Canaletto focused his artistic attention, onto the ancient Roman monuments, as well as modern buildings. These formative architectural drawings, made in realistic detail; became his first independent subjects. The way in which he rendered them, was to form the basis for his mature style.

Direct precedents for Canaletto’s painting, can be found in the work of the French landscape painter Claude Lorrain; who made his name in Italy during the preceding 17th century. Claude is credited with turning the landscape genre into the more respectable “history painting” and like him; Canaletto would dramatize them with a smattering of small figures.

The precise mastery of perspectives and dramatization, is also clearly evident in Canaletto’s work; derived from his theatrical training and also from Italian Renaissance traditions. Inspiration was also drawn from the Roman “vedute” paintings of Giovanni Paolo Pannini, which Canaletto admired.

 

Left: Architectural Capriccio (1923). Oil on canvas.

The “Capriccio” of the painting’s title, acts to inform the spectator that the painting is in fact a fantasy or of the imagination; albeit a fantasy grounded in reality.

Completed early in his career and while still in Rome, this work is an example of the “veduta ideate” style in which real and imaginary combinations are used to heighten the picture’s sense of drama. Canaletto had used real architectural structures as the template for his painting, but in a gesture of artistic licence; he combined the Roman architectural elements of his immediate surroundings with those belonging to his native Venice. Once more, the theatrical element of the painting reflects Canaletto’s early training; yet the vivid attention to fine detail in which he renders the landscape, sets the bar for the rest of his career.

 

RETURN TO VENICE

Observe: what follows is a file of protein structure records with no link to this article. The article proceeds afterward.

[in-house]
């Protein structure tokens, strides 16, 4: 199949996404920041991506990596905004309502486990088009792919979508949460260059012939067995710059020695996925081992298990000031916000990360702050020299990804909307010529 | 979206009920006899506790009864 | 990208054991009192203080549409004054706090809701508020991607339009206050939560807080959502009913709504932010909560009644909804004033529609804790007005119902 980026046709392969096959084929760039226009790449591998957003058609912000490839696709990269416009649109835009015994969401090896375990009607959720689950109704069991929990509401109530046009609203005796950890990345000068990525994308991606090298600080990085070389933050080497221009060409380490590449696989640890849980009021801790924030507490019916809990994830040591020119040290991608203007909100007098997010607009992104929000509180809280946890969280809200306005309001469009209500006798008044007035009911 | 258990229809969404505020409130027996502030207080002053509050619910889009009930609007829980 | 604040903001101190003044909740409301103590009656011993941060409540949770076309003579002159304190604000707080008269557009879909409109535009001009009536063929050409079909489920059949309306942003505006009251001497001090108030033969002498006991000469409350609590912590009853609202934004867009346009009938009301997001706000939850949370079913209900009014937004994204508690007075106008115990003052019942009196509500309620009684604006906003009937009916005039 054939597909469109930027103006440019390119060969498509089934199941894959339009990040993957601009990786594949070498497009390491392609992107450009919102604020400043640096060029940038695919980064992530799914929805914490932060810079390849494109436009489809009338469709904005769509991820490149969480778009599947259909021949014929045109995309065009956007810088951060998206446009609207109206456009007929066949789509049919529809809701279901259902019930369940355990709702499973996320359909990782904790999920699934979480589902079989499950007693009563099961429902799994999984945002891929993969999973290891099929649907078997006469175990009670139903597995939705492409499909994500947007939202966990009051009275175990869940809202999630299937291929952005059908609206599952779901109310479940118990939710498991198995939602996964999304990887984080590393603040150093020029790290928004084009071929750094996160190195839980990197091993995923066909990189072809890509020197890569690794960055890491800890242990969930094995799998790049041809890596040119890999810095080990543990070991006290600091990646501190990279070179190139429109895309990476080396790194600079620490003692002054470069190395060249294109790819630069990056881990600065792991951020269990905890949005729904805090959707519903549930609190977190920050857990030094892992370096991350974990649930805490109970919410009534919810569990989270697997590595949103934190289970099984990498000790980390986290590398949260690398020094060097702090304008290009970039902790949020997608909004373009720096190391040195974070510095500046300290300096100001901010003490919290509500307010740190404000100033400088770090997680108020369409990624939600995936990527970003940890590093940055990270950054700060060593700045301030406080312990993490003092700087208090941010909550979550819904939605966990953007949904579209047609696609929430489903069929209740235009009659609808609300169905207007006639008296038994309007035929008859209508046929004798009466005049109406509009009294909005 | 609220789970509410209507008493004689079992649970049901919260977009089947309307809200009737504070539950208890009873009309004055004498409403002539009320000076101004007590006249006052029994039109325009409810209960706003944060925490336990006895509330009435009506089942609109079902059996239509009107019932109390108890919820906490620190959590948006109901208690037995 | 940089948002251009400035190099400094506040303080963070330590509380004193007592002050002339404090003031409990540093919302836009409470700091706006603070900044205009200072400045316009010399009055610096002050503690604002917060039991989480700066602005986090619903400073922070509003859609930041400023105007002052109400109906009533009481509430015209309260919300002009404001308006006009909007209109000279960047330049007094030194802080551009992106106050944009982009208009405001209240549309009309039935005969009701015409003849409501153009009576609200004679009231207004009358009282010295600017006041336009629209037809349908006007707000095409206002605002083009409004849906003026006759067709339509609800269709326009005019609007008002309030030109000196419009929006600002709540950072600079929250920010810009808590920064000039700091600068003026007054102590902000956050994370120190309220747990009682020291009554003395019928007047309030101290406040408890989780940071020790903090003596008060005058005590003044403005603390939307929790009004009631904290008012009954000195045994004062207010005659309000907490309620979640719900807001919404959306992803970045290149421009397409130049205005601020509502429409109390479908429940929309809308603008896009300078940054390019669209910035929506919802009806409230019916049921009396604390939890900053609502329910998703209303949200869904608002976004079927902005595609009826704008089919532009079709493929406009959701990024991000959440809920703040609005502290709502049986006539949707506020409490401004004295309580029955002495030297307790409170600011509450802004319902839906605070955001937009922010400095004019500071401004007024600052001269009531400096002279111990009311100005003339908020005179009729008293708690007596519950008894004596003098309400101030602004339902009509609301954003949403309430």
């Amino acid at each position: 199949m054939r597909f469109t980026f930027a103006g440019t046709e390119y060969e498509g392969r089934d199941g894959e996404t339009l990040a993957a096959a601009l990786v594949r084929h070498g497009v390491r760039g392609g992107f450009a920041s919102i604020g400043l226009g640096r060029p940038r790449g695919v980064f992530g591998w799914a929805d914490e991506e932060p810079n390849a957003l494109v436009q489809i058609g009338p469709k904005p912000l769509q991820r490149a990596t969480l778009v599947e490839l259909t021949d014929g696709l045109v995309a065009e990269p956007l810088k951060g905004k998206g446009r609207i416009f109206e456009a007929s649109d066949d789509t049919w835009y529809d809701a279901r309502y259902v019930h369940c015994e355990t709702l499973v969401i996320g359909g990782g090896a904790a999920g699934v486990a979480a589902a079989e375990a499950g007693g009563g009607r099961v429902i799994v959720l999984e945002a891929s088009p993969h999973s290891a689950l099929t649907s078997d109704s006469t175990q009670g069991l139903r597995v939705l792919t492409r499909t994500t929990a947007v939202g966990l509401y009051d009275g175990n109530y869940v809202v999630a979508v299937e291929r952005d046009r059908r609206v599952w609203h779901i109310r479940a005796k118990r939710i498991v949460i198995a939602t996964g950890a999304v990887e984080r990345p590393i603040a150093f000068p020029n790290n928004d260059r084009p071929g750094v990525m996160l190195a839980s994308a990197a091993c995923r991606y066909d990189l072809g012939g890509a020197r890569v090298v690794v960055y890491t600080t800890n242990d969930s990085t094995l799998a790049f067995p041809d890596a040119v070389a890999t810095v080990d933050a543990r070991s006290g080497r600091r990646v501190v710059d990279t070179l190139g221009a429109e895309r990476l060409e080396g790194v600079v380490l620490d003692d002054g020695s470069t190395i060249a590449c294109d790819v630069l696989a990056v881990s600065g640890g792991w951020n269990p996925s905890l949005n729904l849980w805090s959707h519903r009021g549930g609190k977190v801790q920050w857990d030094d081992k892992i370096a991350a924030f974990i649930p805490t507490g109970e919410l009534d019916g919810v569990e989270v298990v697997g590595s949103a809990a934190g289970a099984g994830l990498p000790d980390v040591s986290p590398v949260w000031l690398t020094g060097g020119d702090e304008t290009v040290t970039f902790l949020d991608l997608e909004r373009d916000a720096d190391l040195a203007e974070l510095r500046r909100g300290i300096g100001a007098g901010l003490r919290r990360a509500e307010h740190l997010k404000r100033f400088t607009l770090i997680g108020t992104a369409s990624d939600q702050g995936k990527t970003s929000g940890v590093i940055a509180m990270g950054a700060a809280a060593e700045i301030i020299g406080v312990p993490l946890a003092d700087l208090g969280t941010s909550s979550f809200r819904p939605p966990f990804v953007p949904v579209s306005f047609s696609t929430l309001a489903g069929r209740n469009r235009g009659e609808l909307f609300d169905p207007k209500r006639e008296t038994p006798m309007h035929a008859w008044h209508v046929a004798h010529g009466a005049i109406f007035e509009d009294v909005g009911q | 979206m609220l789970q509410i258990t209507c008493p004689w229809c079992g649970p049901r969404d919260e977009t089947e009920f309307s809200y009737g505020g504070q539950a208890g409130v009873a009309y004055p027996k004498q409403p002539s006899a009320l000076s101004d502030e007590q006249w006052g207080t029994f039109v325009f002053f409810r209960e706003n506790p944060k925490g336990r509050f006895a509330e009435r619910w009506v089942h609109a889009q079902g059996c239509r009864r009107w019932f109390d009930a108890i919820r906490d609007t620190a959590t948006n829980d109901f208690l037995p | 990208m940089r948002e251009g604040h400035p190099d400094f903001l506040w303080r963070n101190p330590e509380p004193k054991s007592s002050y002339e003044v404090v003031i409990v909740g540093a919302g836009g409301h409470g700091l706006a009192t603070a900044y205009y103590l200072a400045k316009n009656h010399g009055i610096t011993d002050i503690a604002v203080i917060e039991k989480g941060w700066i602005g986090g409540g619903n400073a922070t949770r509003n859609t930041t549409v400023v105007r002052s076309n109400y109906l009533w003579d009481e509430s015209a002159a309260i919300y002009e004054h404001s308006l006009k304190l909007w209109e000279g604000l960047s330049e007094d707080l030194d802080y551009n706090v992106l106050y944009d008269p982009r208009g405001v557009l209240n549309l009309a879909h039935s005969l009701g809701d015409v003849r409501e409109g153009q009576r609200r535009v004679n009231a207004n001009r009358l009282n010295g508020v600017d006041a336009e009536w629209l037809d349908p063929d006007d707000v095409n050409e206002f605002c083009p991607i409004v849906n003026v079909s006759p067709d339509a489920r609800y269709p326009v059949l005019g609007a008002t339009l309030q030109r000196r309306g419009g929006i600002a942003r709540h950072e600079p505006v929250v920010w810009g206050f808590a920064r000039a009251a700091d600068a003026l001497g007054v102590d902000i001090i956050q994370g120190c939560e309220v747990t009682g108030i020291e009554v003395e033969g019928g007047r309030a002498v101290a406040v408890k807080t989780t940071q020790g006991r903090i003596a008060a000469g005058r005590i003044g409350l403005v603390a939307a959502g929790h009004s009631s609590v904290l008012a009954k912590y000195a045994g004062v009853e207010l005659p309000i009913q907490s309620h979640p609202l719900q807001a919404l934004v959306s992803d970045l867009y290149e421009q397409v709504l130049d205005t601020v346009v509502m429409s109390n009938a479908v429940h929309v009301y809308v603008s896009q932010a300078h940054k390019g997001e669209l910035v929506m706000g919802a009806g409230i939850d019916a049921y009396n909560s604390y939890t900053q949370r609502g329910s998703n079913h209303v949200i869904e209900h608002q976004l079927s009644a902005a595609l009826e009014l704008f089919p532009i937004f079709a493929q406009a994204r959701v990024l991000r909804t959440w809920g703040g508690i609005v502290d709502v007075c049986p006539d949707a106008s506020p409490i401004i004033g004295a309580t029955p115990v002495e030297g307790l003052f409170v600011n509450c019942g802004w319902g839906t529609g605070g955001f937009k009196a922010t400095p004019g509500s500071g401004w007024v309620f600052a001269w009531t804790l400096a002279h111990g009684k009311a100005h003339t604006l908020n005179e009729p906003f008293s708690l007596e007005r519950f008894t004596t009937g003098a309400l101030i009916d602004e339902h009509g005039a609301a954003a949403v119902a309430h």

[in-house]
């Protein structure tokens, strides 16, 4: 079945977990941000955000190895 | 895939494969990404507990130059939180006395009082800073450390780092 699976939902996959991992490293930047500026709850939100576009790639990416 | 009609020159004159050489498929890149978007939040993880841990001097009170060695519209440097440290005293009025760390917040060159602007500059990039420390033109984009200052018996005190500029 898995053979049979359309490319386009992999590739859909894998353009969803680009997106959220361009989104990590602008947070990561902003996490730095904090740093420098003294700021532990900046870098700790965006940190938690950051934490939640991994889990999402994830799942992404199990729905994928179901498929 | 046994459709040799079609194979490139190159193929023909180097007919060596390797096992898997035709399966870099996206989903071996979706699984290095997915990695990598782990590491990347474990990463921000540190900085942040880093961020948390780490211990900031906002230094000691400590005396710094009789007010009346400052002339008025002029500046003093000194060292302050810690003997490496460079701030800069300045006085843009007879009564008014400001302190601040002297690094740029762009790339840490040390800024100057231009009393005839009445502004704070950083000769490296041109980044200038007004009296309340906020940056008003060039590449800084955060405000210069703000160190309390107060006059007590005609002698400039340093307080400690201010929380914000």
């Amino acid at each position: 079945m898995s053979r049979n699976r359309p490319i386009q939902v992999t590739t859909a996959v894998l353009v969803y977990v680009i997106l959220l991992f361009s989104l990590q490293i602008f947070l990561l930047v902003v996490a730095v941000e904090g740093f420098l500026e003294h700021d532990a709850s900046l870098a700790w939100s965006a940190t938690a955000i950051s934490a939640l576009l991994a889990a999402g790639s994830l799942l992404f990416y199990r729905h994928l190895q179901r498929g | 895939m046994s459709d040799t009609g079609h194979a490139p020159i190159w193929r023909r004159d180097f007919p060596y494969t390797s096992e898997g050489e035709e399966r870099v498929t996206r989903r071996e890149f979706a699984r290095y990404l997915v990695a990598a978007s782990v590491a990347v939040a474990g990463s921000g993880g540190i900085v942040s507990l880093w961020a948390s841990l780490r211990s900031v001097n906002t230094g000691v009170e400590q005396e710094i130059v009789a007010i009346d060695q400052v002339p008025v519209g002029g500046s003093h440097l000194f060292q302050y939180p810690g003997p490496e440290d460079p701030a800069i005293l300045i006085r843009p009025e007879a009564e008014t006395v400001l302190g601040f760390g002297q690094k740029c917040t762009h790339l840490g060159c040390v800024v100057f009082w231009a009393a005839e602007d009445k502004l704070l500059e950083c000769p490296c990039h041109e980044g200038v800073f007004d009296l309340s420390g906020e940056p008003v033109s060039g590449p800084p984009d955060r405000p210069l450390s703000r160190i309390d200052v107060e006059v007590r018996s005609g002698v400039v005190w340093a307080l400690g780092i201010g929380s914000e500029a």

Following his return to Venice in 1719, Canaletto started painting the daily life of the city and its people. These were the first of the topographical paintings (veduta), on which he built his reputation.

Once resettled in Venice, Canaletto had studied under a “cityscape” painter, Luca Carlevaris. Soon surpassing his master’s modest talents, Canaletto produced his first known signed work; an Architectural Capriccio, dated 1723.

Two years later, the painter Alessandro Marchesini, who was also the buyer for the Lucchese art collector Stefano Conti; had arrived in Venice with the aim of purchasing two Venetian views by Carlevaris. He was directed instead towards Canaletto, who as his agent informed him; was “like Carlevaris“, but with the sun shining.”

Canaletto’s early artworks, were often painted in natural surroundings; when the convention of the day dictated that paintings be completed in the studio. Some of the details in his paintings were added in a studio, but his paintings became admired for their almost scientific accuracy and Canaletto became known as a “master vedutista”, in his own right.

These early works remain his most coveted and according to many authorities, his finest. One of these is “The Stonemason’s Yard” (c. 1725), the National Gallery, London; which depicts a humble working area of the city. (Left – note the yard was opposite what is now the Academy and also there was no bridge at that time.)

Later Canaletto painted grand scenes of the canals of Venice and the Doge’s Palace. His large-scale landscapes, portrayed the city’s pageantry and waning traditions; making innovative use of atmospheric effects and strong local colours. For these qualities, his works may have said to have anticipated Impressionism.